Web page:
Apple has revealed the source of the original design for the iPod - in the course of defending itself against a patent claim from elsewhere.
Apple certainly doesn't come out of it untarnished. But the original designer gets some kudos, albeit very belated.
Englishman Kane Kramer designed a media player that he patented worldwide - in 1979. He bills it as the first MP3 player. In fact, MP3 as a format hadn't been developed yet, but it was the first digital media player nevertheless.
The problem with Kramer's vision was that the technology wasn't advanced enough at the time - the player was only good for three and a half minutes of music. Nevertheless, for some time he attempted to market it to investors. But the patent lapsed in 1988 (reports vary as to whether it was due to business disruptions or inability to raise the finances to renew).
And Kramer's design, which you can see on his website, is startlingly similar to what became the iPod. His work was obviously lifted holus bolus by Apple. He was understandably dishearted to see no credit coming to him; more recently, he was struggling in a furniture design business, which he had to close down.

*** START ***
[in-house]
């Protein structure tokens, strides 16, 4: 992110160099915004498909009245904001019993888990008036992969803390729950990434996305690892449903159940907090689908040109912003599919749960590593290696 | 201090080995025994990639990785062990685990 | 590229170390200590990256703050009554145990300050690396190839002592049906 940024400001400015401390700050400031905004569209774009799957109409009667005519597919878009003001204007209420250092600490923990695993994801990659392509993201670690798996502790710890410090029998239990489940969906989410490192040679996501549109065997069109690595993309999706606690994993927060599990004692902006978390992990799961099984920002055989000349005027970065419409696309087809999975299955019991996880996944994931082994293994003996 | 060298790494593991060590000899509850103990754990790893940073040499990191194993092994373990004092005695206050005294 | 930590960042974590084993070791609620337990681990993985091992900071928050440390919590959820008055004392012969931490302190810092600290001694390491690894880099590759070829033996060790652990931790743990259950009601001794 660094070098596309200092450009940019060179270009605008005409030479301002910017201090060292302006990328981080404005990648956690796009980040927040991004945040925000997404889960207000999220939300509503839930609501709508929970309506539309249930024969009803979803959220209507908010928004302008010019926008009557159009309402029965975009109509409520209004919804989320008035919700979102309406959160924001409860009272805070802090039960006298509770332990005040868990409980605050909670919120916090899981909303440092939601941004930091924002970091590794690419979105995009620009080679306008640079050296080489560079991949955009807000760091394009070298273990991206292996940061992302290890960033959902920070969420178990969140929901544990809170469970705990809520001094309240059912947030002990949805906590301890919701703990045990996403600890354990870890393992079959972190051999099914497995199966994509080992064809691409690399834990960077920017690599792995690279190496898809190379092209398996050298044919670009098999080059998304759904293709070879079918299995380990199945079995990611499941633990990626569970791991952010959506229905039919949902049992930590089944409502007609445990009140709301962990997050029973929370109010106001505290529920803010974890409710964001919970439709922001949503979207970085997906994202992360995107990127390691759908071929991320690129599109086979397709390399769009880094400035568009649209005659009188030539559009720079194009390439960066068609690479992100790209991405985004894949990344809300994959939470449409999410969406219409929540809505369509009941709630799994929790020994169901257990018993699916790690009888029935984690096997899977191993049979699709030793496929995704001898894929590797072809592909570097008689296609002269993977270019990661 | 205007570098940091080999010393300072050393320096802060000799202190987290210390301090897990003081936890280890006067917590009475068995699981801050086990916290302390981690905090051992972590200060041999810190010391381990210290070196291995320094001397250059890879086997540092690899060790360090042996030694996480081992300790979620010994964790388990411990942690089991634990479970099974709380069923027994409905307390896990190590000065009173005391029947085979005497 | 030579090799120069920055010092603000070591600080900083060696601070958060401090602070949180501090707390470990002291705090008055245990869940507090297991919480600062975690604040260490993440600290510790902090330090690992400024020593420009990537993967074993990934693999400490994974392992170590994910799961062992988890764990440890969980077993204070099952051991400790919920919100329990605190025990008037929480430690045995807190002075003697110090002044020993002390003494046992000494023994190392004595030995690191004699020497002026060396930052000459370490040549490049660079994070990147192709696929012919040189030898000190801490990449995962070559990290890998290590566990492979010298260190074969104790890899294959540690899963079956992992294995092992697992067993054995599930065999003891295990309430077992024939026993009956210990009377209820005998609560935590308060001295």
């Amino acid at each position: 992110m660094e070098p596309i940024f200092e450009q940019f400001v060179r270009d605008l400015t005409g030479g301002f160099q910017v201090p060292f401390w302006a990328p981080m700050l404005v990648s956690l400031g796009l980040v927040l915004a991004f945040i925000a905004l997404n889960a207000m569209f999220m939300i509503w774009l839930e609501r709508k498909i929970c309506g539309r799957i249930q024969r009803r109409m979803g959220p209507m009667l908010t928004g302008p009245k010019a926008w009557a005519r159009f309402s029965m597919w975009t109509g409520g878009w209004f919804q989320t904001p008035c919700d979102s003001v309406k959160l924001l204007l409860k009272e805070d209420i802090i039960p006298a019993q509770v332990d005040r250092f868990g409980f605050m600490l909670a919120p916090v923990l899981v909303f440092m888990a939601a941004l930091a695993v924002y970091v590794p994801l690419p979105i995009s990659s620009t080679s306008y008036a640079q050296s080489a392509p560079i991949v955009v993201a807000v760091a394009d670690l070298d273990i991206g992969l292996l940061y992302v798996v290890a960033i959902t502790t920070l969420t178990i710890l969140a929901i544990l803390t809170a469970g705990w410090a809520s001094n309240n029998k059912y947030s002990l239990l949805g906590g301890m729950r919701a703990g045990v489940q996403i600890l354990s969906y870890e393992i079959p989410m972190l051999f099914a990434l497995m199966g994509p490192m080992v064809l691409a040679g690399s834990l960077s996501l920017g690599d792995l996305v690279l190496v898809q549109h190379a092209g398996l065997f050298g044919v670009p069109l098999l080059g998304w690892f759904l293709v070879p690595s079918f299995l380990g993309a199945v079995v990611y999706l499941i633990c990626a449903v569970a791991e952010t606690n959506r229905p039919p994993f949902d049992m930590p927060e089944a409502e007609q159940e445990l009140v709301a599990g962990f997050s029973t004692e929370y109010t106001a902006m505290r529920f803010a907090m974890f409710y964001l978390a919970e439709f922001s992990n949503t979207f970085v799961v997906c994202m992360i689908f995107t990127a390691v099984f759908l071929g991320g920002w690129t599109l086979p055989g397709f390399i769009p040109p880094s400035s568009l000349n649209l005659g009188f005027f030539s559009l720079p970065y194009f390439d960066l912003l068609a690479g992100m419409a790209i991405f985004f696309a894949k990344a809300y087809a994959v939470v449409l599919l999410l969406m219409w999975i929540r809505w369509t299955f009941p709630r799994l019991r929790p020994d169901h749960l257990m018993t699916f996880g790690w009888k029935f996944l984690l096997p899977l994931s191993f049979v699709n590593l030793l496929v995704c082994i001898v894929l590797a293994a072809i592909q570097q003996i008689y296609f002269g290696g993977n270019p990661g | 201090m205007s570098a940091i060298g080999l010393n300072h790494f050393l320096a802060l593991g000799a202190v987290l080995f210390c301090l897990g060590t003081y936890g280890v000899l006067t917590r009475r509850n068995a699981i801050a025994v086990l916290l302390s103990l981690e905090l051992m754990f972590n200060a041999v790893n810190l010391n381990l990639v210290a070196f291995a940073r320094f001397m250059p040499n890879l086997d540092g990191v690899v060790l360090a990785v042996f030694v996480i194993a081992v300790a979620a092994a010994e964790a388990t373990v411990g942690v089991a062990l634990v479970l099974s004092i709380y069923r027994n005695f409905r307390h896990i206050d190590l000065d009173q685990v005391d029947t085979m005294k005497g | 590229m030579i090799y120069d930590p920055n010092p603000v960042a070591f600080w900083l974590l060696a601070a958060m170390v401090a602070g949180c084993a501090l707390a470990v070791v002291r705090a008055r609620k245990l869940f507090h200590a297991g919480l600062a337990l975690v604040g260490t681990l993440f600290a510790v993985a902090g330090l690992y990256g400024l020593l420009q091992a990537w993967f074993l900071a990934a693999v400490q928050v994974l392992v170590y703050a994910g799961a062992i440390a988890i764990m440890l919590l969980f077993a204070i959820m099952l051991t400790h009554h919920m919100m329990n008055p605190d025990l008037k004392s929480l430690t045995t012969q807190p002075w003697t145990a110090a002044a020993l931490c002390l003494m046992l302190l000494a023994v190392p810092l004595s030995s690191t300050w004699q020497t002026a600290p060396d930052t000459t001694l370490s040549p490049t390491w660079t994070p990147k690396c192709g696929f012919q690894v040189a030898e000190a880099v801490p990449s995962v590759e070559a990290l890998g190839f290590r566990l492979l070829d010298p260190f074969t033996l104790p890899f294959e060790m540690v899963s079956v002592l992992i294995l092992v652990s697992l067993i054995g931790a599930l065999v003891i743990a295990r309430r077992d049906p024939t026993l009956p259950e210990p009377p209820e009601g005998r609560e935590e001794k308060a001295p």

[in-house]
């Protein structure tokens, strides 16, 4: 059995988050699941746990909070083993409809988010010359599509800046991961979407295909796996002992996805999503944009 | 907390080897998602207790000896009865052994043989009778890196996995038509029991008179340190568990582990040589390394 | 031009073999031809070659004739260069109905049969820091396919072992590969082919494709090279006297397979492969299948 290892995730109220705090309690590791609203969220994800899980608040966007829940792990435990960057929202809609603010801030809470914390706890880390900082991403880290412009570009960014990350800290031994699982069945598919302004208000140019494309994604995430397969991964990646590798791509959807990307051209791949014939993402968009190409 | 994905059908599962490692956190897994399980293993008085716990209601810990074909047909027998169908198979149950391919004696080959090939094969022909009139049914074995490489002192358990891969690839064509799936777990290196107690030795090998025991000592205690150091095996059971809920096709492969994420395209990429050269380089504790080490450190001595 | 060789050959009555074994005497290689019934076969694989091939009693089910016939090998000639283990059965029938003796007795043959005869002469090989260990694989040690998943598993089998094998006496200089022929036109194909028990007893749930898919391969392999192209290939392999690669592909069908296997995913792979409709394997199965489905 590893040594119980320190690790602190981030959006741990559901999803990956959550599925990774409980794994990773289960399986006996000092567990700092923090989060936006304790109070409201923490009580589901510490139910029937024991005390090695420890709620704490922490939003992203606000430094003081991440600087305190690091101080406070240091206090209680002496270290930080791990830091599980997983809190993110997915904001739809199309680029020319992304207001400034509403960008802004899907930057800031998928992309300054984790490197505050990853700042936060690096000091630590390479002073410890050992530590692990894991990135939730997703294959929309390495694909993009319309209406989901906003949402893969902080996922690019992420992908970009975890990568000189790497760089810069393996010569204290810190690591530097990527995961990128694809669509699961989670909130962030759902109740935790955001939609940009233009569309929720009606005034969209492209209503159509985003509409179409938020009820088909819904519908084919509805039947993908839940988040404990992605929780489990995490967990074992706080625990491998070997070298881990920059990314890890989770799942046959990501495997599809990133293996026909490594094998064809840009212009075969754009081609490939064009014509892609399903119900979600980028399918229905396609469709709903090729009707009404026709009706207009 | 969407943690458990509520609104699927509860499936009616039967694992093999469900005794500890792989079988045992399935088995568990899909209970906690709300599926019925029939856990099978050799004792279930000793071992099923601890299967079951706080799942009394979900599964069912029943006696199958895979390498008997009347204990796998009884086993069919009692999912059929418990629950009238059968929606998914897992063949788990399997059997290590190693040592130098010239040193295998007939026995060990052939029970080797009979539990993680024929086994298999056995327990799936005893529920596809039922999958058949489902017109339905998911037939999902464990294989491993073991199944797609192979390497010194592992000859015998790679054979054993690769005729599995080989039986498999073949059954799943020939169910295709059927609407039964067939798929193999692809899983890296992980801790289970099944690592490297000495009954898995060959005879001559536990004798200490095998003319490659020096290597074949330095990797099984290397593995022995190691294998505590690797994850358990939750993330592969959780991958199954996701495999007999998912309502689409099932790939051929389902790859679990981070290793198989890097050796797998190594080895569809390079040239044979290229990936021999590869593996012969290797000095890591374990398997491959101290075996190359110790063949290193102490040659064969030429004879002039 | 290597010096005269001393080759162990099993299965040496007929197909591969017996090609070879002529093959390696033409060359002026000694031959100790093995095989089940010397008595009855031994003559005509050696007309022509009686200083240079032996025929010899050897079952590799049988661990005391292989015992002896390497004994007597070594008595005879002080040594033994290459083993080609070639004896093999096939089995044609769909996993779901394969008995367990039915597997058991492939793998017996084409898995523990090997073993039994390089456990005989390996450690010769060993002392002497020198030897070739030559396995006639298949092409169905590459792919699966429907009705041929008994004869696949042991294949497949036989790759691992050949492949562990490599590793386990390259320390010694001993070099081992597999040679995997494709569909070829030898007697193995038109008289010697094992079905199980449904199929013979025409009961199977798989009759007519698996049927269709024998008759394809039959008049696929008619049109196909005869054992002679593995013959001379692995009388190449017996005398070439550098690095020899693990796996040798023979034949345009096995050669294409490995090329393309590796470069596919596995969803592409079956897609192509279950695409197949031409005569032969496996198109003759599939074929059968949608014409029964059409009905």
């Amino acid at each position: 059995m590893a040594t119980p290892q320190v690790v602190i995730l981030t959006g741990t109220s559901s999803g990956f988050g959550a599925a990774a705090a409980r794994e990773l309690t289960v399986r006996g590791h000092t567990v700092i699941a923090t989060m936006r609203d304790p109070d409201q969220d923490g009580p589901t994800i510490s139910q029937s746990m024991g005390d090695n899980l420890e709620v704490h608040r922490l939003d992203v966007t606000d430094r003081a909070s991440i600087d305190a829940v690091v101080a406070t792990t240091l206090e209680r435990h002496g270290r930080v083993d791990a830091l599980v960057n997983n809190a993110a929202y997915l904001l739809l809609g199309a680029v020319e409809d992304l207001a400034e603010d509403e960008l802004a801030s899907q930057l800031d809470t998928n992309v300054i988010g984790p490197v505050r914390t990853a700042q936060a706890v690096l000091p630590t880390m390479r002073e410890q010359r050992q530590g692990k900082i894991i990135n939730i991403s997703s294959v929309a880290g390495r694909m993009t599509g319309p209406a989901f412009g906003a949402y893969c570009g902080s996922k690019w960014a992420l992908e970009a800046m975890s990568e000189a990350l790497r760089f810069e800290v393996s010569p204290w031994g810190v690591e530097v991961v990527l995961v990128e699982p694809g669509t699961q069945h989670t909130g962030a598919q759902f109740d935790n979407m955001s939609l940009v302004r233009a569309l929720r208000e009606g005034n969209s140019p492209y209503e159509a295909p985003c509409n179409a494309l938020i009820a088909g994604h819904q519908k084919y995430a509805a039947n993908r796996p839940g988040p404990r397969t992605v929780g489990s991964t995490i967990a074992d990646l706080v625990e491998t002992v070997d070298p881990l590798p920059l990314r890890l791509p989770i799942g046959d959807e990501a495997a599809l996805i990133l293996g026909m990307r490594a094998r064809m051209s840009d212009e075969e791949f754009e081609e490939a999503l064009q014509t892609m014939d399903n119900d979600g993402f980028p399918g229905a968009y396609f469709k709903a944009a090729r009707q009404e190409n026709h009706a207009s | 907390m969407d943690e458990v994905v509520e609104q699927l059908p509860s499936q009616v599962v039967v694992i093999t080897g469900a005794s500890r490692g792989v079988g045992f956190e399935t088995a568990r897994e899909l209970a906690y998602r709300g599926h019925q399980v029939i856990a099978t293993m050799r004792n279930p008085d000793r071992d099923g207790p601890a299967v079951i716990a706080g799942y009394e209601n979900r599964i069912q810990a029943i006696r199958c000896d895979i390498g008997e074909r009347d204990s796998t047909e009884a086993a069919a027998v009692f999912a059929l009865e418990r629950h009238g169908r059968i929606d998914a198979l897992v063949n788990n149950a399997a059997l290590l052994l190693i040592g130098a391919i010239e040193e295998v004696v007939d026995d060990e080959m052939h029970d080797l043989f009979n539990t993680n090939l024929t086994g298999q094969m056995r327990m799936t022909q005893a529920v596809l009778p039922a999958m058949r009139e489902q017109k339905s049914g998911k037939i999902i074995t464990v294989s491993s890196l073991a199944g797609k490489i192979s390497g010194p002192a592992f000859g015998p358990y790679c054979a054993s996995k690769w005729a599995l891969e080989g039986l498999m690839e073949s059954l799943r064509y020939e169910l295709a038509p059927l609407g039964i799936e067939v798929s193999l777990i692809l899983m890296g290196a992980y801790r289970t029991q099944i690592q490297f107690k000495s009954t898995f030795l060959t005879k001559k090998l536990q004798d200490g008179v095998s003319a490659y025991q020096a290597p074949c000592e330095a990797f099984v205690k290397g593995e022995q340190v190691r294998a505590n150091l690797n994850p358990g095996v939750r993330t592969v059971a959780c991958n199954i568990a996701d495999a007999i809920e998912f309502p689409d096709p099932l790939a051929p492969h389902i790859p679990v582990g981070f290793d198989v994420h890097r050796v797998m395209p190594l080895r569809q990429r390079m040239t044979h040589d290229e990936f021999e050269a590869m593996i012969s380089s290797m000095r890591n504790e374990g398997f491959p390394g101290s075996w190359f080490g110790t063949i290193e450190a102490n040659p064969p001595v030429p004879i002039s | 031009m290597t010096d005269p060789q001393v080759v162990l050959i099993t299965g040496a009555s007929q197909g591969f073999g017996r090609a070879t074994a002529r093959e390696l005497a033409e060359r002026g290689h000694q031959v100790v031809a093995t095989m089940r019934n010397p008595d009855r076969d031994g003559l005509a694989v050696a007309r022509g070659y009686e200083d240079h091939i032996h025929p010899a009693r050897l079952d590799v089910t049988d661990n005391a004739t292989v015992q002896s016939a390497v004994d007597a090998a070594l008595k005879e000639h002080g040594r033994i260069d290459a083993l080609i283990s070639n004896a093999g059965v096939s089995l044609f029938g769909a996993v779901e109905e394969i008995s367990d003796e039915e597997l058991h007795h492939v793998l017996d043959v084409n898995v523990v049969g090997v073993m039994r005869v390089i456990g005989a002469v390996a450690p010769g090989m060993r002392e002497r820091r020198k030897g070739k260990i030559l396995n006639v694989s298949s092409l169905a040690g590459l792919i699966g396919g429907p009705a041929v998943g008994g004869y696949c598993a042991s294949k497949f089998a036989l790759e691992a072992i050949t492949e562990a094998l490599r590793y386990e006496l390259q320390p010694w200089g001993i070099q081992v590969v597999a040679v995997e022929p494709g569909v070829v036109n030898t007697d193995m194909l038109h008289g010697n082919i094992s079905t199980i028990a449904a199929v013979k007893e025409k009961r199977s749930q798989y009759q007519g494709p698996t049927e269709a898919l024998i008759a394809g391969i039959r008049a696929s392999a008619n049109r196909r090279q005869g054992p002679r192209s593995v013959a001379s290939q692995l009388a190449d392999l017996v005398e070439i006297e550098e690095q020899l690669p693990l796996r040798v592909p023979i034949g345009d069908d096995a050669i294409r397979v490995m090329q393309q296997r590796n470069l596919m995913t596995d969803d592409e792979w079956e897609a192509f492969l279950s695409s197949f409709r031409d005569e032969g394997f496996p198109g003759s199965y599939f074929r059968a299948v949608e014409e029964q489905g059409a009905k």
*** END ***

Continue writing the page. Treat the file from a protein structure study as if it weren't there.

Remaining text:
Meanwhile, a US company called Burst, which apparently makes a living by vaccuuming up the patents of others and suing, sued Apple. In defence, Apple contacted Kramer - who was up a ladder at the time - to help them defend.
Apple paid Kramer to go to California, where the matter between Burst and Apple was subsequently settled out of court. Kramer is currently negotiating with Apple to receive some compensation for the (out of patent) use of his designs.
Concurrent with the outline for his media player, Kramer had also described his vision for services for downloading music over the telephone line. He is still involved in industrial design; it's reasonable to expect the publicity is now doing him good.